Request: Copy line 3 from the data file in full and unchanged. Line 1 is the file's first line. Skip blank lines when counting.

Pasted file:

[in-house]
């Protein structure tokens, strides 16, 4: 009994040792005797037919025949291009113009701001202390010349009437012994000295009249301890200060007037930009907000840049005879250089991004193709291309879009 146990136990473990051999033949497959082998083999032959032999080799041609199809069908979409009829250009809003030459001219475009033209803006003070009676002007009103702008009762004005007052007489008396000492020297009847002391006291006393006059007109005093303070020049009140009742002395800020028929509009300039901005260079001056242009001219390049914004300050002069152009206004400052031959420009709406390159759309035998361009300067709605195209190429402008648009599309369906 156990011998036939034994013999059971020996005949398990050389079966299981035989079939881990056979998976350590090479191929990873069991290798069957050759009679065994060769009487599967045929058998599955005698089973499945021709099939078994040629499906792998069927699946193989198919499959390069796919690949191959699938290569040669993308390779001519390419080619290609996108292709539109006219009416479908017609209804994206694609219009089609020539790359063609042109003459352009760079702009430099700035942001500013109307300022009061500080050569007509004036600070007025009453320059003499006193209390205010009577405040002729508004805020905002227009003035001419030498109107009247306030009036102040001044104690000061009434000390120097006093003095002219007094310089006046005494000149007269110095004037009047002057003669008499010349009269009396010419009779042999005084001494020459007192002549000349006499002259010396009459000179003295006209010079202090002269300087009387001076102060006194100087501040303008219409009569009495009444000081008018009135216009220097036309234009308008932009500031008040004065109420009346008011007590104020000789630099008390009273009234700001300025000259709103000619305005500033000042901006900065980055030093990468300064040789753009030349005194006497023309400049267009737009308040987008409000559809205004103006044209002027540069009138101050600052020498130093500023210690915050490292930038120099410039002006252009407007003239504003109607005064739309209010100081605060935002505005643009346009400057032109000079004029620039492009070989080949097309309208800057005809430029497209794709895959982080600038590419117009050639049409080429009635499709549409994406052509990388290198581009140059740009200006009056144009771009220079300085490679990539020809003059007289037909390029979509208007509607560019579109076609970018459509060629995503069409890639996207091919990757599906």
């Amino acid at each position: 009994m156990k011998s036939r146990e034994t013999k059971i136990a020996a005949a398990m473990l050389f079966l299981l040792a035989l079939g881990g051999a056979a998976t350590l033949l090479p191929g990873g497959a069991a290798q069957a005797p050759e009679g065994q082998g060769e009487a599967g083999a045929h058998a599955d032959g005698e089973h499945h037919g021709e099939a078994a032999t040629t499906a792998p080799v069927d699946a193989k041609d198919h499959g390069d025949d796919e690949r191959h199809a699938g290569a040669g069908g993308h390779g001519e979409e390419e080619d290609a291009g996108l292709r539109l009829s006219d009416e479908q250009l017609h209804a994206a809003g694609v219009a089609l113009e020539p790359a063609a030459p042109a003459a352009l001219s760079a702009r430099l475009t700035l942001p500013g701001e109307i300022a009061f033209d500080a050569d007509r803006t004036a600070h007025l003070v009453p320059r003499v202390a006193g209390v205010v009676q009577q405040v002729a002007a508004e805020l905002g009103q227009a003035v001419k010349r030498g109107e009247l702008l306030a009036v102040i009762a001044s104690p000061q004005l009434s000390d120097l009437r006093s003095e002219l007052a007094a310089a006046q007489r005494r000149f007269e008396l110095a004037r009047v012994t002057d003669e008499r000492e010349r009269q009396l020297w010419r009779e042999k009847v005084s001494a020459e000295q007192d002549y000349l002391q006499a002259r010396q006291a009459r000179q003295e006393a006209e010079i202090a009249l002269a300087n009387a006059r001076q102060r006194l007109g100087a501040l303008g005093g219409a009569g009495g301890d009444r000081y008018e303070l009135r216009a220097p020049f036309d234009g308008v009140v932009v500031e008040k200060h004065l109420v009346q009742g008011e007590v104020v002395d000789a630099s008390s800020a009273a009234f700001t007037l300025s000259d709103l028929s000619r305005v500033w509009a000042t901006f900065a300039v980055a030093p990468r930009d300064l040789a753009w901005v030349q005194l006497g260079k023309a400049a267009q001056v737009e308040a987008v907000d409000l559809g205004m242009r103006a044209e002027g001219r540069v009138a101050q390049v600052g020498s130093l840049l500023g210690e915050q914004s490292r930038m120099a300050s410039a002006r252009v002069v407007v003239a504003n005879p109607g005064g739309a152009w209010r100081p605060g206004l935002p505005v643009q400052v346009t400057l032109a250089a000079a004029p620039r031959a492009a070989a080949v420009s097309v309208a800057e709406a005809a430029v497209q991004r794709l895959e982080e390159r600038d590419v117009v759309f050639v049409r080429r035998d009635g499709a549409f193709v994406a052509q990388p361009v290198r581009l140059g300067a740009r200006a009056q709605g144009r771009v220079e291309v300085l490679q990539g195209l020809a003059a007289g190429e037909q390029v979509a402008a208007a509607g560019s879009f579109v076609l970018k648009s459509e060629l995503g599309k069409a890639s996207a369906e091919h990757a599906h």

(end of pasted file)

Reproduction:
């Amino acid at each position: 009994m156990k011998s036939r146990e034994t013999k059971i136990a020996a005949a398990m473990l050389f079966l299981l040792a035989l079939g881990g051999a056979a998976t350590l033949l090479p191929g990873g497959a069991a290798q069957a005797p050759e009679g065994q082998g060769e009487a599967g083999a045929h058998a599955d032959g005698e089973h499945h037919g021709e099939a078994a032999t040629t499906a792998p080799v069927d699946a193989k041609d198919h499959g390069d025949d796919e690949r191959h199809a699938g290569a040669g069908g993308h390779g001519e979409e390419e080619d290609a291009g996108l292709r539109l009829s006219d009416e479908q250009l017609h209804a994206a809003g694609v219009a089609l113009e020539p790359a063609a030459p042109a003459a352009l001219s760079a702009r430099l475009t700035l942001p500013g701001e109307i300022a009061f033209d500080a050569d007509r803006t004036a600070h007025l003070v009453p320059r003499v202390a006193g209390v205010v009676q009577q405040v002729a002007a508004e805020l905002g009103q227009a003035v001419k010349r030498g109107e009247l702008l306030a009036v102040i009762a001044s104690p000061q004005l009434s000390d120097l009437r006093s003095e002219l007052a007094a310089a006046q007489r005494r000149f007269e008396l110095a004037r009047v012994t002057d003669e008499r000492e010349r009269q009396l020297w010419r009779e042999k009847v005084s001494a020459e000295q007192d002549y000349l002391q006499a002259r010396q006291a009459r000179q003295e006393a006209e010079i202090a009249l002269a300087n009387a006059r001076q102060r006194l007109g100087a501040l303008g005093g219409a009569g009495g301890d009444r000081y008018e303070l009135r216009a220097p020049f036309d234009g308008v009140v932009v500031e008040k200060h004065l109420v009346q009742g008011e007590v104020v002395d000789a630099s008390s800020a009273a009234f700001t007037l300025s000259d709103l028929s000619r305005v500033w509009a000042t901006f900065a300039v980055a030093p990468r930009d300064l040789a753009w901005v030349q005194l006497g260079k023309a400049a267009q001056v737009e308040a987008v907000d409000l559809g205004m242009r103006a044209e002027g001219r540069v009138a101050q390049v600052g020498s130093l840049l500023g210690e915050q914004s490292r930038m120099a300050s410039a002006r252009v002069v407007v003239a504003n005879p109607g005064g739309a152009w209010r100081p605060g206004l935002p505005v643009q400052v346009t400057l032109a250089a000079a004029p620039r031959a492009a070989a080949v420009s097309v309208a800057e709406a005809a430029v497209q991004r794709l895959e982080e390159r600038d590419v117009v759309f050639v049409r080429r035998d009635g499709a549409f193709v994406a052509q990388p361009v290198r581009l140059g300067a740009r200006a009056q709605g144009r771009v220079e291309v300085l490679q990539g195209l020809a003059a007289g190429e037909q390029v979509a402008a208007a509607g560019s879009f579109v076609l970018k648009s459509e060629l995503g599309k069409a890639s996207a369906e091919h990757a599906h």